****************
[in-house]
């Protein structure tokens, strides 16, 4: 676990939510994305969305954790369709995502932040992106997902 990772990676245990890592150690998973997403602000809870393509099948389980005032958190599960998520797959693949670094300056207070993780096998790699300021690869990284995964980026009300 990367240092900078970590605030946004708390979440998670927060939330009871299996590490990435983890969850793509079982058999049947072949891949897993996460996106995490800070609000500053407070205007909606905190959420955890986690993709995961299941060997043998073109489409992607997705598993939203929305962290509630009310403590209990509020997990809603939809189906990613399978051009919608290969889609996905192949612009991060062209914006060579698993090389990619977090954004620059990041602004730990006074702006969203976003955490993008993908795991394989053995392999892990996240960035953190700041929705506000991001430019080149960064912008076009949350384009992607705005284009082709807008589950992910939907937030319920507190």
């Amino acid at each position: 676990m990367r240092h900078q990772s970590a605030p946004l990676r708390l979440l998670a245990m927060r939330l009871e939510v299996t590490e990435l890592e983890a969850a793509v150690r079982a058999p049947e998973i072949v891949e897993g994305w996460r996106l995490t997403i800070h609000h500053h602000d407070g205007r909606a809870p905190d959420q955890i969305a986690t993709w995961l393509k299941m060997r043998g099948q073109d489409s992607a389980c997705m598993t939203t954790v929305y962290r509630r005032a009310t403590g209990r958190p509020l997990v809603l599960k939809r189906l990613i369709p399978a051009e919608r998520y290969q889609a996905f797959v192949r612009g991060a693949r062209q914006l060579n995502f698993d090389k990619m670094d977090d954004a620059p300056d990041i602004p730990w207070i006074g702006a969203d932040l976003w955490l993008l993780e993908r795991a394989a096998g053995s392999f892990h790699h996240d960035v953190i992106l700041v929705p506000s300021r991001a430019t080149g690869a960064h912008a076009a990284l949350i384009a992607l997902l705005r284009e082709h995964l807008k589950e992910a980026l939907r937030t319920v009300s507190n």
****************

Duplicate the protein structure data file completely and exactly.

[in-house]
């Protein structure tokens, strides 16, 4: 676990939510994305969305954790369709995502932040992106997902 990772990676245990890592150690998973997403602000809870393509099948389980005032958190599960998520797959693949670094300056207070993780096998790699300021690869990284995964980026009300 990367240092900078970590605030946004708390979440998670927060939330009871299996590490990435983890969850793509079982058999049947072949891949897993996460996106995490800070609000500053407070205007909606905190959420955890986690993709995961299941060997043998073109489409992607997705598993939203929305962290509630009310403590209990509020997990809603939809189906990613399978051009919608290969889609996905192949612009991060062209914006060579698993090389990619977090954004620059990041602004730990006074702006969203976003955490993008993908795991394989053995392999892990996240960035953190700041929705506000991001430019080149960064912008076009949350384009992607705005284009082709807008589950992910939907937030319920507190």
């Amino acid at each position: 676990m990367r240092h900078q990772s970590a605030p946004l990676r708390l979440l998670a245990m927060r939330l009871e939510v299996t590490e990435l890592e983890a969850a793509v150690r079982a058999p049947e998973i072949v891949e897993g994305w996460r996106l995490t997403i800070h609000h500053h602000d407070g205007r909606a809870p905190d959420q955890i969305a986690t993709w995961l393509k299941m060997r043998g099948q073109d489409s992607a389980c997705m598993t939203t954790v929305y962290r509630r005032a009310t403590g209990r958190p509020l997990v809603l599960k939809r189906l990613i369709p399978a051009e919608r998520y290969q889609a996905f797959v192949r612009g991060a693949r062209q914006l060579n995502f698993d090389k990619m670094d977090d954004a620059p300056d990041i602004p730990w207070i006074g702006a969203d932040l976003w955490l993008l993780e993908r795991a394989a096998g053995s392999f892990h790699h996240d960035v953190i992106l700041v929705p506000s300021r991001a430019t080149g690869a960064h912008a076009a990284l949350i384009a992607l997902l705005r284009e082709h995964l807008k589950e992910a980026l939907r937030t319920v009300s507190n």